What's good for the goose..
When considering relationship issues, I tend to talk about two specific factors. One is attachment styles and the biases and consequent difficulties they create for us. I also look at our blueprint for relationships from our family of origin and previous romantic experiences. However, it’s not the only factor that needs to be considered when examining threats to harmony with our partner. Gender assumptions can result in an almost ubiquitous, unspoken power struggle between couples, as well as an inequality of what’s deemed acceptable behaviour. Despite the progress made in promoting equality, there remains a major imbalance and hushed implied inferiority, not just in the workplace but in our intimate interactions.
It’s apparent in our discourse and in our assumptions of roles, behaviours and reactions within relationships. Women are assumed irrational and emotional, not fit for logic resulting in invalidation. Equally as detrimental, men are portrayed as rational and almost immune to emotion which encourages soul destroying repression and can incur a tragic loss of connection with both partner and children. These stereotypical archetypes are limiting, toxic and result in breakdowns in communication. Thankfully both genders are evolving to challenge these assumptions however there is still significant levels of shame associated in both examples that hinder progress, making it painstakingly slow.
The gender paradigm damages beyond communication however. The commodification of genders is apparent as men are encouraged to be one of the lads, to objectify and dehumanise women, from a tender age. Women learn to equate their physical being as a source of power and can further perpetuate the issue by acting accordingly. The result can have disastrous effects on both genders; women as they neglect to recognise their worth as a and men as they miss out on the intimacy and vulnerability in friendships where locker room talk prevails. That’s not the mention the impact that these relative issues have on the connection in a relationship bringing with them potential feelings of rejection, lack of acceptance and inadequacy.
However never did gender differences become more apparent to me that with the arrival of a child (or at least it did in my case). Pregnancy and breast-feeding biologically determine an unequal distribution of load (literally). I was blessed with a partner that did as much as physically possible to contribute, however there is still an automatic shift towards the mother taking the majority of the responsibility when it comes to decisions regarding the home and child(ren). Maybe its basis is biological however it is also heavily socially and culturally influenced. The current status quo means a complete redefinition of identity for the woman and can result in simmering feelings of inferiority and frustration during the transition. Again, it’s a concept that is evolving however there is still an accepted inequality when it comes to the general household duties which can lead to significant and ongoing conflict in relationships.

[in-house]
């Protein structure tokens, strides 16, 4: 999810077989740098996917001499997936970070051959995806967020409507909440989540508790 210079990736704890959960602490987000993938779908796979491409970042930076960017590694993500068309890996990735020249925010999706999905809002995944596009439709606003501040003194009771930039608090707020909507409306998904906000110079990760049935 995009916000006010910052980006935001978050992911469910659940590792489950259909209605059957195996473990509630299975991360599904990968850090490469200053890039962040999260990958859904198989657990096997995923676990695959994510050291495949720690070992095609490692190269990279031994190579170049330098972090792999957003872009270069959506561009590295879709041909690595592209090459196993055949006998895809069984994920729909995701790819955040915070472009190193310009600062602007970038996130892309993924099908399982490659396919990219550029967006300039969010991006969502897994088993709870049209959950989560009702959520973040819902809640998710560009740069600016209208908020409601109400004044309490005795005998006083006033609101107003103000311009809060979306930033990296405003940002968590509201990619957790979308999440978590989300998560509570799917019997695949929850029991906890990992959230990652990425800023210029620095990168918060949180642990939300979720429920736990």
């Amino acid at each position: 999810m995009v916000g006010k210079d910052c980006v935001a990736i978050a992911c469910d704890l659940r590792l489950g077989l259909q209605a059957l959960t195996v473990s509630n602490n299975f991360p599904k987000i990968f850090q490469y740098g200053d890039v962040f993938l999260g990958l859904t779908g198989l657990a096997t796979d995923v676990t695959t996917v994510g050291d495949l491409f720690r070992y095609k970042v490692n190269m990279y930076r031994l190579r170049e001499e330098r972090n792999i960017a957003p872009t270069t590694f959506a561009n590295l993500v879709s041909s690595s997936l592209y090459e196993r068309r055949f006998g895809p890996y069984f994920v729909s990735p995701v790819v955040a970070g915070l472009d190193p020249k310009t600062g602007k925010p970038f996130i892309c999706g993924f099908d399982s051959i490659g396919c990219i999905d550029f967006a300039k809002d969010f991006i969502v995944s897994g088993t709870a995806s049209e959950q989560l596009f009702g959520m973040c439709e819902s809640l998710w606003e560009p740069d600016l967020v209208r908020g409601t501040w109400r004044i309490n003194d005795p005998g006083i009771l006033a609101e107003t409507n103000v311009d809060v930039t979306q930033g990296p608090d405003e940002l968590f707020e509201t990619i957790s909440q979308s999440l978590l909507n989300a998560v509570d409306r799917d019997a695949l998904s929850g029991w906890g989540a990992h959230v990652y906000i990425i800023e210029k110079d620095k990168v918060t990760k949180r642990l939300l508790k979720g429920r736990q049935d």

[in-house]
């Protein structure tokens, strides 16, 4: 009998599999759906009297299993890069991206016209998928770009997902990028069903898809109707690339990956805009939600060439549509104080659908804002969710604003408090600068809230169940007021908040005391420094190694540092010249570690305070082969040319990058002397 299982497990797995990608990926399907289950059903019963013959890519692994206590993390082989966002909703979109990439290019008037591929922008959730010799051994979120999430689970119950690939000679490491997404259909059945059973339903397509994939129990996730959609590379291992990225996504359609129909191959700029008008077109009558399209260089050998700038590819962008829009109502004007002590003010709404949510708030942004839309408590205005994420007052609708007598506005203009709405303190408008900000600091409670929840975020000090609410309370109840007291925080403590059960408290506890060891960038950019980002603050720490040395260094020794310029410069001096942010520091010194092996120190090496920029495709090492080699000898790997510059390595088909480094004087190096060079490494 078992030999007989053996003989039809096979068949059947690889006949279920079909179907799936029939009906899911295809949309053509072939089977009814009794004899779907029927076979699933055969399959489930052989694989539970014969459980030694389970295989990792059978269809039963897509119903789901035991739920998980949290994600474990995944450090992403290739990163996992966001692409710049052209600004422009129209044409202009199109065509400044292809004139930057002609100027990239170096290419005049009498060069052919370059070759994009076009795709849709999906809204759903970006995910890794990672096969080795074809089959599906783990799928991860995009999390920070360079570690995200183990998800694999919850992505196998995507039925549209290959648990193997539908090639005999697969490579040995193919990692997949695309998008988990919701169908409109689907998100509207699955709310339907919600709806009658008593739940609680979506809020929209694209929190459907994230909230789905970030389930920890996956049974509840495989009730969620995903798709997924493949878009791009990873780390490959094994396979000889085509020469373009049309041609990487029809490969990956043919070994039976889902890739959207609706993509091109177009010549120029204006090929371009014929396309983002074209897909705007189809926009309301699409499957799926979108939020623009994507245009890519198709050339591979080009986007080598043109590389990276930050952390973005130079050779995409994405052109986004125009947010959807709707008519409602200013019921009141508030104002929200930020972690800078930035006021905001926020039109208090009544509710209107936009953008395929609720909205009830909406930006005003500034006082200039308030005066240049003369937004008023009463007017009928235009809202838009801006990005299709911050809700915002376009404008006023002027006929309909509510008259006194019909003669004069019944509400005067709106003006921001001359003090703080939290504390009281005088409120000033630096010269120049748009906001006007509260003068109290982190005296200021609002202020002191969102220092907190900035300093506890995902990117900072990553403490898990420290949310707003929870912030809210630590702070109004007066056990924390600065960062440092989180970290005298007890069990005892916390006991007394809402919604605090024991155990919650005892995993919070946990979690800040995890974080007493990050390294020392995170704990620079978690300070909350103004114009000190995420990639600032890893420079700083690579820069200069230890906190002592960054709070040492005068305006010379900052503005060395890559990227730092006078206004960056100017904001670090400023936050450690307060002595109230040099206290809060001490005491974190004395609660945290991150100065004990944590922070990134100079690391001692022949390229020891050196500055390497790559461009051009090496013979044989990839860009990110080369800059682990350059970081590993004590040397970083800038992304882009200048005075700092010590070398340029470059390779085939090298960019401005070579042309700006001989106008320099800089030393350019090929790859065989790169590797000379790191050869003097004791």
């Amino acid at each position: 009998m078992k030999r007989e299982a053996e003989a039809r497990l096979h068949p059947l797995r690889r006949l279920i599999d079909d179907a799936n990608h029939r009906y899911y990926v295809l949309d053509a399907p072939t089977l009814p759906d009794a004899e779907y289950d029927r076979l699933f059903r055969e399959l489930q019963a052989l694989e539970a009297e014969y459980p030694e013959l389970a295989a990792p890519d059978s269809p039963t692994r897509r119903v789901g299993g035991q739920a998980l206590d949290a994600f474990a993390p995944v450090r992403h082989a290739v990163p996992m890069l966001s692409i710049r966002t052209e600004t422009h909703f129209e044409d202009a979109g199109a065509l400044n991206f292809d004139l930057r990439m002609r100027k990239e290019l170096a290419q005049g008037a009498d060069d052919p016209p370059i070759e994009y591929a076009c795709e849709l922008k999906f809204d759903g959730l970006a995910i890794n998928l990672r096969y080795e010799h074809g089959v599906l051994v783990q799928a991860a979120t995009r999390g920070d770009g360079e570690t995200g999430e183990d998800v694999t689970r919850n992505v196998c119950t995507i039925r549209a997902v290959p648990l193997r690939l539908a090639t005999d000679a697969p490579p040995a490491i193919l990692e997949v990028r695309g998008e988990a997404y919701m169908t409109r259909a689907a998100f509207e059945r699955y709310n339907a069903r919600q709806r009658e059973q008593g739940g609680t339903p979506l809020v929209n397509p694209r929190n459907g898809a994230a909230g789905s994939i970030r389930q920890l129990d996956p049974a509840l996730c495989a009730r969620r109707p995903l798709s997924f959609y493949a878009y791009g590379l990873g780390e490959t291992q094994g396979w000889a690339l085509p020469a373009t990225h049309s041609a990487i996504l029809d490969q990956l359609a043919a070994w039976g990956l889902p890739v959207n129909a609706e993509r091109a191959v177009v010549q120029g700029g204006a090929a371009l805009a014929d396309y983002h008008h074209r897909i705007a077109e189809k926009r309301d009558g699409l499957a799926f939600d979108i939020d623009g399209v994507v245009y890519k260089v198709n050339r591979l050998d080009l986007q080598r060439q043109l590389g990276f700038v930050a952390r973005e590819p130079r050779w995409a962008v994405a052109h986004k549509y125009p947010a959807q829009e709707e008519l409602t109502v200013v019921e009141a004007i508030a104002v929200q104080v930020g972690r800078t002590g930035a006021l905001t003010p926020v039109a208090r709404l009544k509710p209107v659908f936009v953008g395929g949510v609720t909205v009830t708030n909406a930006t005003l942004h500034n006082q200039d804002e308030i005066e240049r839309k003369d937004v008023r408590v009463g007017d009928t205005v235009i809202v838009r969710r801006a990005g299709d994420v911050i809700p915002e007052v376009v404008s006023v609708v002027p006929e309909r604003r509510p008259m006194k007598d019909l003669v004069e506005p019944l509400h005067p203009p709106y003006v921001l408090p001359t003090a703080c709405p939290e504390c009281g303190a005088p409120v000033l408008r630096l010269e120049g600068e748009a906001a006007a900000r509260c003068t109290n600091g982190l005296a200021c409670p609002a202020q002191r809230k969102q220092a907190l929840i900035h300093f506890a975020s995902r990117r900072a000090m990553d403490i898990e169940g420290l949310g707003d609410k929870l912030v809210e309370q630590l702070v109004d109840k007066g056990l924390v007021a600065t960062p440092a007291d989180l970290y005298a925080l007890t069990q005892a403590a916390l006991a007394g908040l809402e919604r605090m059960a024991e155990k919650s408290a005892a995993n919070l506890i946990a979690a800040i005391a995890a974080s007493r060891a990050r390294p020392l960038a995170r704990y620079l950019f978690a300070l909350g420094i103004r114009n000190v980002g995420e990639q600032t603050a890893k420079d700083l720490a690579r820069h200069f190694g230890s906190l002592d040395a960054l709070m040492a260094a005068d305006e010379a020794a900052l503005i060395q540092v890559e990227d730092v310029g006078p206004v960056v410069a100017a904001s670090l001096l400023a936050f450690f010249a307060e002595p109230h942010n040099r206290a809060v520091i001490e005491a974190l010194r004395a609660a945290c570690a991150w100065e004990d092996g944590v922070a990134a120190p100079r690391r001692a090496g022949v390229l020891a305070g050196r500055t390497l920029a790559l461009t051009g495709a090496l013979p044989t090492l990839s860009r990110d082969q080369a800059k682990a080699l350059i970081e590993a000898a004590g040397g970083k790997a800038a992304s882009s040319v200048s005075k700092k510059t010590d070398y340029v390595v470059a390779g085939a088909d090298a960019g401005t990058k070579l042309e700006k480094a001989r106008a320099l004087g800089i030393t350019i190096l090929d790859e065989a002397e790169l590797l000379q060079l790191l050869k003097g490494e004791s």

I suppose ultimately it boils down to clear definition of role expectations and boundaries from the offset. Often times the initial stages of the relationship is so emotionally charged, that the possibility of gender role issues and expectations feel like something that isn’t important but it is. Entering a serious, long-term relationship is a romantic endeavour however when the honeymoon phases passes, people’s rose-tinted glasses can come off. Although it seems a very clinical way to cement yourselves as a couple, having a serious talk about boundaries, behaviours, future aspirations and expectations should be given priority to save major misunderstanding and frustration down the line. Constant communication is essential. Being vulnerable about your needs and assertive about your boundaries doesn’t come easy however it makes for a solid connected partnership.
Women and men think differently, we feel differently and understanding and addressing this with clarity from the get go can save so much potential heartache. Trashing out topics like communication/conflict styles, triggers, boundaries, dreams , fears, expectations of behaviour and roles within the relationship context may not be the most romantic task however it’s essential in building the foundations for an amazing, life-long experience.